eli5: How was the internet made?
The internet started as high speed communication between universities and academic centers.
That was the initial groundwork of the internet. Universities and research centers all paying the money to wire themselves together so they could pass information from on another faster. And then they figured out that if A was connected to B, and B was connected to C, they didn’t have to build a new wire connecting A to C, they realized they could just set it up to connect through B.
Do this but with dozens of locations across and you get “Arpanet”. Or Advanced Research Projects Agency Network. Look up “arpanet” map and you can see all the locations that were included in this original network. And looking at that map you’ll see it kinda looks like a web, like a spider web, that’s where the nickname “the web” came from. Because when you mapped out all the connections that’s what it looked like.
Anyways. That was the initial network infrastructure, wires connecting research locations so they could share data. That was the base ground.
Then over the years it was just expanded and expanded and expanded gradually.
It grew, more than was made. DARPA wanted to transfer large amounts of data quickly. Turns out that the best way to do that with the technology of the time was with electricity transformed into sound and transmitted over the phone network. So we’ve got two computers that can talk to each other, through some custom hardware called a modem. “Cool!” says a third group of people. They want in on that. So they build their own modem. Now we’ve got A, B and C. D, E, and F hear about this, do the thing, and so on and so on. Data transmission gets faster, more processes are invented to coordinate everyone, automation gets involved, businesses build things, the internet is born.
Older computer programming needed to be as lean as possible so the dominant system was “master and slaves”. There was one super unit that decided who should do what.
Problem: the military wanted to get rid of this system as a hit to the master computer would have downed the entire military communications. Imagine it like a city with a post office, and everyone allowed to exchange things only by using such office; if someone blows up the office, no one can comunicate.
Studies started to satisfy this but it was soon clear the benefits were too big to be limited to military only. The World Wide Web, a network for everyone, was born.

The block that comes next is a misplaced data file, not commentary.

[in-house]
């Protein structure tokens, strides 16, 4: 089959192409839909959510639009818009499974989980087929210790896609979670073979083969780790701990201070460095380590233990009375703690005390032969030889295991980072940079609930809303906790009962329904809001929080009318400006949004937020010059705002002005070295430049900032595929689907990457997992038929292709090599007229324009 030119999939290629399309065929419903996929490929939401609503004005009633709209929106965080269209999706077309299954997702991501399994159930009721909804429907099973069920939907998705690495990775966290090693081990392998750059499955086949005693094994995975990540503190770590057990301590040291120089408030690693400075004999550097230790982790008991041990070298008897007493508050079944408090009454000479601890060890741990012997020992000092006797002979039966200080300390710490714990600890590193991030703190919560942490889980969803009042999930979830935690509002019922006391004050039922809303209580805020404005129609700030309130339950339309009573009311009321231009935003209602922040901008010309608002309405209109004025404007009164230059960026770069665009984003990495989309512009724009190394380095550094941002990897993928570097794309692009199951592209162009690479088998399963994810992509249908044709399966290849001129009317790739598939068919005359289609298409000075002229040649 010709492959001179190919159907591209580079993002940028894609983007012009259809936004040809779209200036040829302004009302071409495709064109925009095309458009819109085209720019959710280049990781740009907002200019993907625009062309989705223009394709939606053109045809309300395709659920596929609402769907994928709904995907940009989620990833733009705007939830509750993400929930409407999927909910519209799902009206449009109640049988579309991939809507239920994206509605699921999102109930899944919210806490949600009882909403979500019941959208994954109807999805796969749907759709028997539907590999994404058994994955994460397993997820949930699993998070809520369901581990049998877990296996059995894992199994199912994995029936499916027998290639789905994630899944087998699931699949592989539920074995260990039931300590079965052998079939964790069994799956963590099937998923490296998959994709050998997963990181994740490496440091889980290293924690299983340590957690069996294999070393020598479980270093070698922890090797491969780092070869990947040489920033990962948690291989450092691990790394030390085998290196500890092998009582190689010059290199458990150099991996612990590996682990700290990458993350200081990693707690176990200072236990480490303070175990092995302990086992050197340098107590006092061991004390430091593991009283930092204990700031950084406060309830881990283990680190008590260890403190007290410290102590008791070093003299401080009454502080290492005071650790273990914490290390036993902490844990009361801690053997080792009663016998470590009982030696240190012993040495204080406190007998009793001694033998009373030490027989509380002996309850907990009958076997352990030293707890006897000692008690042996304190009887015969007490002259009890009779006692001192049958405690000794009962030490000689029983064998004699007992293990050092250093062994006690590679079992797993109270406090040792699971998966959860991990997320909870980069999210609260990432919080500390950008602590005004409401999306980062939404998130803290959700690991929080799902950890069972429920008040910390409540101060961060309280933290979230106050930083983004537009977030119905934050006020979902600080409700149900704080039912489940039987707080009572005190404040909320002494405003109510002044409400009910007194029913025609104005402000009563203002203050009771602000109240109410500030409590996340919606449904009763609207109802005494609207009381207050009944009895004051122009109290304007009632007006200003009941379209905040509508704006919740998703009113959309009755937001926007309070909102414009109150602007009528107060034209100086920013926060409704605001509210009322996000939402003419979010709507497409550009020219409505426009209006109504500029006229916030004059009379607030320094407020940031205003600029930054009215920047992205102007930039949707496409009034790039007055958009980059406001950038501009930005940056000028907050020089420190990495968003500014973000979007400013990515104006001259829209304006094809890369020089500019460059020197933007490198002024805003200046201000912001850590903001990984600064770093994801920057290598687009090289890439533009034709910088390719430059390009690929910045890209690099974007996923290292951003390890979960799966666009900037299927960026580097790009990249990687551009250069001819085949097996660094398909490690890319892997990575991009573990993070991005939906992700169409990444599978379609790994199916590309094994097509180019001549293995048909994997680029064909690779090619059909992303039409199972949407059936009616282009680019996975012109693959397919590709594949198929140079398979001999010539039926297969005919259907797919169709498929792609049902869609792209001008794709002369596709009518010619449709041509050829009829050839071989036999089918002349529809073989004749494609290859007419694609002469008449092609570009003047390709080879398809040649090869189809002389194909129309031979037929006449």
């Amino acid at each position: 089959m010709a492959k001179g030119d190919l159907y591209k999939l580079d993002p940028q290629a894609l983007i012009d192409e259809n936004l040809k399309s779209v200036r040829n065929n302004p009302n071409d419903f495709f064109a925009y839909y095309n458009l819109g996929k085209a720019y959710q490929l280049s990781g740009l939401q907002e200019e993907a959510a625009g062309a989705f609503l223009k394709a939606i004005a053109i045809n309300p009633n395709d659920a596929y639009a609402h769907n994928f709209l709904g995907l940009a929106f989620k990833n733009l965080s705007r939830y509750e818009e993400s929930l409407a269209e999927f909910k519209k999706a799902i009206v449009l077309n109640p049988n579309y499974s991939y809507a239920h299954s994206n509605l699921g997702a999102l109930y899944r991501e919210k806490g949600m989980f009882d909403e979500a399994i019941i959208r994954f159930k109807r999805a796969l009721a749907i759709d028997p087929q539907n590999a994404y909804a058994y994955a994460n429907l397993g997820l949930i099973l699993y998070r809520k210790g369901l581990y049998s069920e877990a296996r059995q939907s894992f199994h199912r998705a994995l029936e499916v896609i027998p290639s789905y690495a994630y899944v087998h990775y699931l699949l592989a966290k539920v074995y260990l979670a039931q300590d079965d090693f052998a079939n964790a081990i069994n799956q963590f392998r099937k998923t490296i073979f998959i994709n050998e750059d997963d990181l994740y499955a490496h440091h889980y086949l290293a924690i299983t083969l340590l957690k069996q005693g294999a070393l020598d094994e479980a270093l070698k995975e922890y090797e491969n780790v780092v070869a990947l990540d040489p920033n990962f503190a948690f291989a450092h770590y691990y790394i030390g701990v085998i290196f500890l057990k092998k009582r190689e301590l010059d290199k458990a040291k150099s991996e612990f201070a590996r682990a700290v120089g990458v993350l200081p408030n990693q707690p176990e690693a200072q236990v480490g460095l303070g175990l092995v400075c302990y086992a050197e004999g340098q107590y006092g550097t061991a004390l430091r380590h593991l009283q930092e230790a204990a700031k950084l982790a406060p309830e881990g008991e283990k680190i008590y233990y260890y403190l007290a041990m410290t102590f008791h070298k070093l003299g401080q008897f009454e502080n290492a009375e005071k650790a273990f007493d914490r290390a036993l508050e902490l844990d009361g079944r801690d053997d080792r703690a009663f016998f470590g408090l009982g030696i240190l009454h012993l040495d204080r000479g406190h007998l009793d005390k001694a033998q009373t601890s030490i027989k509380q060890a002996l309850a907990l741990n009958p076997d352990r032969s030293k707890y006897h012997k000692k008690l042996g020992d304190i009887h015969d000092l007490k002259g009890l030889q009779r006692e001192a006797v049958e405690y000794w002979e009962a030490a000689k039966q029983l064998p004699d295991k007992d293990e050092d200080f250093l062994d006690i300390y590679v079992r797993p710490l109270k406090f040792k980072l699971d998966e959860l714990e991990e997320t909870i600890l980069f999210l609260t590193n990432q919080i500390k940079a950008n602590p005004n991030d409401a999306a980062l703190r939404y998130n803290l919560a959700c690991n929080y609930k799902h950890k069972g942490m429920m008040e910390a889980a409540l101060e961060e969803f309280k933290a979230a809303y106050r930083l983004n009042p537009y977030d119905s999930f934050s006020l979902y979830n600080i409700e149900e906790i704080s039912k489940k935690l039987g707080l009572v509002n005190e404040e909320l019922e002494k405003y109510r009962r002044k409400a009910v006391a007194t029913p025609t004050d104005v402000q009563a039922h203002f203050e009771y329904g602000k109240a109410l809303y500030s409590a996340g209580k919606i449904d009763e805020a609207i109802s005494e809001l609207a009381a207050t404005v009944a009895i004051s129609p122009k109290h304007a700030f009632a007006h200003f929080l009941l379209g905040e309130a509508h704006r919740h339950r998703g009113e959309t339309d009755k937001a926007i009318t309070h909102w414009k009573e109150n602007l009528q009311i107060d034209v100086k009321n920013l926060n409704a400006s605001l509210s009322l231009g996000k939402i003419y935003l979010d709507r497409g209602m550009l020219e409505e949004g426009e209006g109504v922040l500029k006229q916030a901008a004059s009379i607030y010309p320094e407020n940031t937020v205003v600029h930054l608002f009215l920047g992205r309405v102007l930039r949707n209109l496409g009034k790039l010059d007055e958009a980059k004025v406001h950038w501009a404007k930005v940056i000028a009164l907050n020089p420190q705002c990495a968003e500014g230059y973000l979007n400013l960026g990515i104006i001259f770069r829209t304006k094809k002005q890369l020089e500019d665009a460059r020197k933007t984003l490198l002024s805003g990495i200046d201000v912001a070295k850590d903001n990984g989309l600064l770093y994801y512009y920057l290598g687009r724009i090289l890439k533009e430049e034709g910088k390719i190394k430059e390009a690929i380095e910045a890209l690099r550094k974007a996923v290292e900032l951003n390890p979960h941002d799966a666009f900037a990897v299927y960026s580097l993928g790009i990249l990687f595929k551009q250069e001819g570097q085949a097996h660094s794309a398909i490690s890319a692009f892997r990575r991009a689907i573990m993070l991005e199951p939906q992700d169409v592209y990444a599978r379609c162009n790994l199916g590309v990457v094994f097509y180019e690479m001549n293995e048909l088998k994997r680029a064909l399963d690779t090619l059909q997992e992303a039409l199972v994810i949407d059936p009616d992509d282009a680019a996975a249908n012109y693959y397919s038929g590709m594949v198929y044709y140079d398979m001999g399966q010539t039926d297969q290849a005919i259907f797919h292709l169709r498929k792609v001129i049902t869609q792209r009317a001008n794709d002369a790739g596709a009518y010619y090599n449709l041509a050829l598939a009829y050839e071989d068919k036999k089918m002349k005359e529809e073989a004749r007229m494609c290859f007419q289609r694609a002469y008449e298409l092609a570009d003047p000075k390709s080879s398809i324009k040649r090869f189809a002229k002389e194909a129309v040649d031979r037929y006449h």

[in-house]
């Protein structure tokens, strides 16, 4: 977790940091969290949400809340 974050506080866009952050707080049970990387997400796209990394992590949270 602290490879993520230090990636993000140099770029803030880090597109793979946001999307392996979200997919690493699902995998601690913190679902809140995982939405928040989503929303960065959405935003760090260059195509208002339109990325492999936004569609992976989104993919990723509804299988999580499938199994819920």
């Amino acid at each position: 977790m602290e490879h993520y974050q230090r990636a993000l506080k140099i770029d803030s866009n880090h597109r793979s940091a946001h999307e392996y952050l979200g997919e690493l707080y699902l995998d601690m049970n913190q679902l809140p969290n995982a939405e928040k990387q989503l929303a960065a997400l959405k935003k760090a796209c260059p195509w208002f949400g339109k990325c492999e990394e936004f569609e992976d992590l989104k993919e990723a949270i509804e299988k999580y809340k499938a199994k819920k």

What is the internet: internet is a communication design based on labeling every place and every message, in a way any computer can read it and redirect it to its destination. This system allowed the grid to keep working and transmitting data as long as there was ANY path between transmitter and receiver. Basically there was no master that could be “killed”. Your pc would label a set of data with “I made it, give it to Jim”, shoot it into the cable, whatever pc “hears” that, will relay the info toward Jim, it keeps going until it gets to the recipient.
In other words, imagine in your entire city, everyone receives a map with the name of everyone. Anyone in town can give a packet labeled “for NoComunity877” to a random guy, and people will just pass that to eachother in the general direction of where you are, sooner or later you get the packet.
What is the basic principle that was missing before: the set of rules that prevent computer to overlap on other computer messages. This was the core issue for which the “master and slave” was used. In a master/slave system only a single unit can decide who transmit when, and keep king the line clean is easy.
The internet is instead a system where any unit can transmit in a way that doesn’t ever overlap. Basically as soon as a unit transmits, the otherS are forced to silence. There’s timing and so on to prevent a single unit to abuse it, so other units will have their time to transmit too. Imagine it as a very polite family meeting where everyone can speak, everyone let other finish before having their say, and no one makes infinitely long sentences monopolizing the conversation.
What most people think of the Internet (graphical websites, youtube, etc) didn’t even exist until the mid-1990s. Early networks were entirely text-based. The original networks connected government and military institutions and universities (the original .gov, .mil, .edu top-level domains).
The Internet Protocol (IP) was developed as a method of sending data via small packets, similar to mailing letters via the post office.. The sender and receiver didn’t care how it got the data. I’d tell you a UDP joke but you might not get it.
The most widely used version was IPv4 which had 4-billion addresses. Which may sound like a lot, but institutions could reserve large chunks of addresses which reduced the number of available addresses. Until address translation/spoofing came around which allowed reusing network addresses in a local network. And now IPv6 is widely used.
Several programs/protocols were developed for sending email, transferring files (file transfer protocol = ftp), telnet (non-secure version of ssh before ssh existed), gopher, wais, etc.
The WWW started in early 1990s, HTML was very basic and only supported text with some inline static graphics. It was at this point where companies started ‘getting online’ by creating websites, and the explosion of the ‘dotcom’ companies in the late 1990s.
They wanted to deliver vast amounts of information over the Internet. And again, the Internet is not something that you just dump something on. It’s not a big truck. It’s a series of tubes. And if you don’t understand, those tubes can be filled and if they are filled, when you put your message in, it gets in line and it’s going to be delayed by anyone that puts into that tube enormous amounts of material, enormous amounts of material.
tl;dr: It is simply a [series of tubes](https://en.wikipedia.org/wiki/Series_of_tubes)